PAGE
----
Monday, January 6, 2014

My take on: The Scribe

"If Theresa had been feebleminded or sickly, she might have understood the decision. Bet she was an attractive young woman -- perhaps a little skinny for the tastes of Frankish boys -- but with wide hips and generous breasts, not to mention a full set of teeth, as white as they come. Anyone else in her position would have sought a good husband to knock her up and keep her. But no, Theresa had to throw away her youth, shut away in some old priests' workshop..." Pg. 2

Only two pages in and I already liked Theresa. In 799 Theresa is a rare woman. She can read and and she can write. Her father, Gorgias, taught his daughter everything he knew. Instead of accepting society's norms, Theresa fought against them. She's gearing up for a big test, a test not just of her skills as a parchment maker but a test of her mental strength. The men in the town don't make it easy for a woman like Theresa. The road to her big test is full of obstacles.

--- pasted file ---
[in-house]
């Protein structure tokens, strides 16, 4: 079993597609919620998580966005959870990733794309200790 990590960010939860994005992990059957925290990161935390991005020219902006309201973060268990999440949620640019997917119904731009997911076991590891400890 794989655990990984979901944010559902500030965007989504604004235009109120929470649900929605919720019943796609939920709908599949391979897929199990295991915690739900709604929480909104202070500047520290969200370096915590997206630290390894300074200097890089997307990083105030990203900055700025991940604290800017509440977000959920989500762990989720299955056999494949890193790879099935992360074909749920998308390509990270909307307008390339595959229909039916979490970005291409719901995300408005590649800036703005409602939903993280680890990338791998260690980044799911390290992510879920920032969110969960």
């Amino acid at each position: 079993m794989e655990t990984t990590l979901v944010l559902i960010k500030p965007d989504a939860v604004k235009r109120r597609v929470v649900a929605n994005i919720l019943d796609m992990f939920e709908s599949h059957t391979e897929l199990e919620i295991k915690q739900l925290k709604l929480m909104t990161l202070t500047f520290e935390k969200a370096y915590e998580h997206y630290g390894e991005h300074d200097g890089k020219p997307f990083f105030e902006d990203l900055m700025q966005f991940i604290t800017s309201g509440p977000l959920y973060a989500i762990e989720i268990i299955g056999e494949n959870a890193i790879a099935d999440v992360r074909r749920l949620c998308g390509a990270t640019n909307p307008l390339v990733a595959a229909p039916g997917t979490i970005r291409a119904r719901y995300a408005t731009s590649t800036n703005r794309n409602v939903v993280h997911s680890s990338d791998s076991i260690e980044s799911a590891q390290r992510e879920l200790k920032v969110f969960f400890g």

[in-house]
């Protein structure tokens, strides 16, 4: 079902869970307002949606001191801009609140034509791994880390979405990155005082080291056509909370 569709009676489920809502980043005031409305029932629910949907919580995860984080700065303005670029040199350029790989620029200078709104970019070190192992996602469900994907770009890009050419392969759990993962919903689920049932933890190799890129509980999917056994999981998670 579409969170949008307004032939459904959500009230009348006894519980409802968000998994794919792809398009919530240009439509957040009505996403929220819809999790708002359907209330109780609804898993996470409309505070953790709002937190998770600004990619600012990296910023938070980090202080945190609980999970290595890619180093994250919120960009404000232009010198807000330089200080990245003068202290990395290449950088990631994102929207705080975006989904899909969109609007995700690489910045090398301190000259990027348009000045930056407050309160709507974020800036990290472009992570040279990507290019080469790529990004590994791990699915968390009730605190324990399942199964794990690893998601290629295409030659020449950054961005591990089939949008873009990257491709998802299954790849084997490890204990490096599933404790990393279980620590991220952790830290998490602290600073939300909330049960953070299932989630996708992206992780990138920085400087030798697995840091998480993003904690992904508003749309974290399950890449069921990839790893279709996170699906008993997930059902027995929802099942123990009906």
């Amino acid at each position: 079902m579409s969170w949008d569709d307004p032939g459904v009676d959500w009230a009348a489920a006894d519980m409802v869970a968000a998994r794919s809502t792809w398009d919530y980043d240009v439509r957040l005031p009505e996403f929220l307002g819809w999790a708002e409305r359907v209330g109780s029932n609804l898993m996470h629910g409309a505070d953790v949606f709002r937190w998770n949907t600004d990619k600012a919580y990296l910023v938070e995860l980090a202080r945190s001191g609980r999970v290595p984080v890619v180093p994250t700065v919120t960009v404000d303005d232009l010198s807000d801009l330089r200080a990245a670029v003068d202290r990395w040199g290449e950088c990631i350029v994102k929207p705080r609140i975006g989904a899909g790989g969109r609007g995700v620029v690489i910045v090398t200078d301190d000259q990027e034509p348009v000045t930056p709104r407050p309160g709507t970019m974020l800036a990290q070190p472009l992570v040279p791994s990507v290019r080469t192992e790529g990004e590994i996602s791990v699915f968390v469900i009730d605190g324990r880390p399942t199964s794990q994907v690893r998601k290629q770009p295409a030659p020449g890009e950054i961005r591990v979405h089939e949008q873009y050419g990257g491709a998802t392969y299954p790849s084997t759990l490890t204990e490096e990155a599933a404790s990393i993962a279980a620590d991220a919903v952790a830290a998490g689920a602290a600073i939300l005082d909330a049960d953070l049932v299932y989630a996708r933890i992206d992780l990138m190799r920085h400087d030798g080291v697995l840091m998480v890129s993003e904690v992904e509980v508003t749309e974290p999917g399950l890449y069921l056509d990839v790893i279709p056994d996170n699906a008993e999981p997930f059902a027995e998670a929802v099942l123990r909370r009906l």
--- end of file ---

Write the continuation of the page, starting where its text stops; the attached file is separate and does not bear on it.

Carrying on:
Gorgias has recently been tasked with translating an important document. It sounded like the type of document someone would kill for. While taking his daughter to her test, Gorgias is violently attacked. A copy of the document he was working on has been stolen. Is it a coincidence? What is so important about this document? Is it worth killing someone? There is a definite air of mystery about this document. Should Theresa postpone her test? Or should she continue? Of course she continues!! The start of the test itself was rather grotesque!! I had to stop eating while I was reading that part. You'll have to read the book to know what I'm talking about!!

A devastating fire tears Theresa and her family apart. She is blamed for everything, despite a lack of evidence. Just a few words and it's enough to sully Theresa's character. She is forced to live as a fugitive. She has to rely on strangers and on the skills that her father taught her. Alcuin, a monk, comes to Theresa's aid, helping her in her quest to become a scribe. Alcuin also has ties to King Charlemagne. Perhaps Theresa can use this to her advantage! Is there some connection between her father and King Charlemagne? Did he hire her father to write this mysterious document? If Theresa can unravel the mystery, perhaps she can reunite her family.

Garrido's research and attention to to detail is evident throughout the book. The societal norms and political and religious strife of the times comes through. At 500+ pages the book is bit too long for my tastes. But as a lover of historical fiction, Garrido definitely held my attention throughout.

Rating: Give it a try

Note: I received a copy from Wunderkind PR in exchange for an honest review.

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